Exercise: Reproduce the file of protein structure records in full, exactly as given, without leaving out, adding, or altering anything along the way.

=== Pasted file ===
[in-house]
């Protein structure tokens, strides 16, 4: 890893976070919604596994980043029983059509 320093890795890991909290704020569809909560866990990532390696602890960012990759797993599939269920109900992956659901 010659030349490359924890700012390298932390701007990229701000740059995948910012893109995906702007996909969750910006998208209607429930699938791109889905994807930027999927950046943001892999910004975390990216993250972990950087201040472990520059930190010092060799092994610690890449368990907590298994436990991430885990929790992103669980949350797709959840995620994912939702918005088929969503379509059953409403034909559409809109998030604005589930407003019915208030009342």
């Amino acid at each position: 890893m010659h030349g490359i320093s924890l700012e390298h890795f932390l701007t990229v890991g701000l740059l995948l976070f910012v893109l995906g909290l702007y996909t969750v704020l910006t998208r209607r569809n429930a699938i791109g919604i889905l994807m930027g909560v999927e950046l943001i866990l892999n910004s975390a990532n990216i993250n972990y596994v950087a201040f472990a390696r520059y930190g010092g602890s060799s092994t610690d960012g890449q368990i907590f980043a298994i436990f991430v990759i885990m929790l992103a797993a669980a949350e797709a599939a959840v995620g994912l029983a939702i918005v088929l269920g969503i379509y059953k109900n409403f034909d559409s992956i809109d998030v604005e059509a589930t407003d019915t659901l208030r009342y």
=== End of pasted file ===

[in-house]
């Protein structure tokens, strides 16, 4: 890893976070919604596994980043029983059509 320093890795890991909290704020569809909560866990990532390696602890960012990759797993599939269920109900992956659901 010659030349490359924890700012390298932390701007990229701000740059995948910012893109995906702007996909969750910006998208209607429930699938791109889905994807930027999927950046943001892999910004975390990216993250972990950087201040472990520059930190010092060799092994610690890449368990907590298994436990991430885990929790992103669980949350797709959840995620994912939702918005088929969503379509059953409403034909559409809109998030604005589930407003019915208030009342």
């Amino acid at each position: 890893m010659h030349g490359i320093s924890l700012e390298h890795f932390l701007t990229v890991g701000l740059l995948l976070f910012v893109l995906g909290l702007y996909t969750v704020l910006t998208r209607r569809n429930a699938i791109g919604i889905l994807m930027g909560v999927e950046l943001i866990l892999n910004s975390a990532n990216i993250n972990y596994v950087a201040f472990a390696r520059y930190g010092g602890s060799s092994t610690d960012g890449q368990i907590f980043a298994i436990f991430v990759i885990m929790l992103a797993a669980a949350e797709a599939a959840v995620g994912l029983a939702i918005v088929l269920g969503i379509y059953k109900n409403f034909d559409s992956i809109d998030v604005e059509a589930t407003d019915t659901l208030r009342y």